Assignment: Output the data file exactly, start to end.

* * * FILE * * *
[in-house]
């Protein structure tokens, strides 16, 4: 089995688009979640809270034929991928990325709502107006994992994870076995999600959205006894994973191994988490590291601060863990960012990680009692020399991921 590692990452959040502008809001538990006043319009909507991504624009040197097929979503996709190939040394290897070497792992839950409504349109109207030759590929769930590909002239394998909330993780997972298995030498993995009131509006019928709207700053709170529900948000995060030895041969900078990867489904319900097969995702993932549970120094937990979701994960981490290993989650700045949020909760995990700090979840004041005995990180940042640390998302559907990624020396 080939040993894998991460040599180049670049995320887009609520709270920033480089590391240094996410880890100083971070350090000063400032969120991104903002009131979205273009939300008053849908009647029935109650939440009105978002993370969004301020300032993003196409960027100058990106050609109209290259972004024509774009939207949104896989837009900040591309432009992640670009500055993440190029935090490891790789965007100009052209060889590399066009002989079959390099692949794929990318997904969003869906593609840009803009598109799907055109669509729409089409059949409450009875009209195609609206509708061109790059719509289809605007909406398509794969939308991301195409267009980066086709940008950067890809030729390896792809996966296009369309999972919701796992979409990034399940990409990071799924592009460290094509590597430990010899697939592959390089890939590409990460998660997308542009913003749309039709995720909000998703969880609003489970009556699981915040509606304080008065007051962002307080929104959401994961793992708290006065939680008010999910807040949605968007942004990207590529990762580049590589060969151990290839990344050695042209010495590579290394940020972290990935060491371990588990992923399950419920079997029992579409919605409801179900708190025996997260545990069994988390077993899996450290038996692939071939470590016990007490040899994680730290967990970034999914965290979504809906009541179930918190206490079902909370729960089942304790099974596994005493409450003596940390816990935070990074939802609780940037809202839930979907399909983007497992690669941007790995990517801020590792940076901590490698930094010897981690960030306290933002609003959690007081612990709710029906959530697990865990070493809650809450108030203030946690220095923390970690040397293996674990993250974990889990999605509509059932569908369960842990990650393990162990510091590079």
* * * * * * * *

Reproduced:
[in-house]
């Protein structure tokens, strides 16, 4: 089995688009979640809270034929991928990325709502107006994992994870076995999600959205006894994973191994988490590291601060863990960012990680009692020399991921 590692990452959040502008809001538990006043319009909507991504624009040197097929979503996709190939040394290897070497792992839950409504349109109207030759590929769930590909002239394998909330993780997972298995030498993995009131509006019928709207700053709170529900948000995060030895041969900078990867489904319900097969995702993932549970120094937990979701994960981490290993989650700045949020909760995990700090979840004041005995990180940042640390998302559907990624020396 080939040993894998991460040599180049670049995320887009609520709270920033480089590391240094996410880890100083971070350090000063400032969120991104903002009131979205273009939300008053849908009647029935109650939440009105978002993370969004301020300032993003196409960027100058990106050609109209290259972004024509774009939207949104896989837009900040591309432009992640670009500055993440190029935090490891790789965007100009052209060889590399066009002989079959390099692949794929990318997904969003869906593609840009803009598109799907055109669509729409089409059949409450009875009209195609609206509708061109790059719509289809605007909406398509794969939308991301195409267009980066086709940008950067890809030729390896792809996966296009369309999972919701796992979409990034399940990409990071799924592009460290094509590597430990010899697939592959390089890939590409990460998660997308542009913003749309039709995720909000998703969880609003489970009556699981915040509606304080008065007051962002307080929104959401994961793992708290006065939680008010999910807040949605968007942004990207590529990762580049590589060969151990290839990344050695042209010495590579290394940020972290990935060491371990588990992923399950419920079997029992579409919605409801179900708190025996997260545990069994988390077993899996450290038996692939071939470590016990007490040899994680730290967990970034999914965290979504809906009541179930918190206490079902909370729960089942304790099974596994005493409450003596940390816990935070990074939802609780940037809202839930979907399909983007497992690669941007790995990517801020590792940076901590490698930094010897981690960030306290933002609003959690007081612990709710029906959530697990865990070493809650809450108030203030946690220095923390970690040397293996674990993250974990889990999605509509059932569908369960842990990650393990162990510091590079």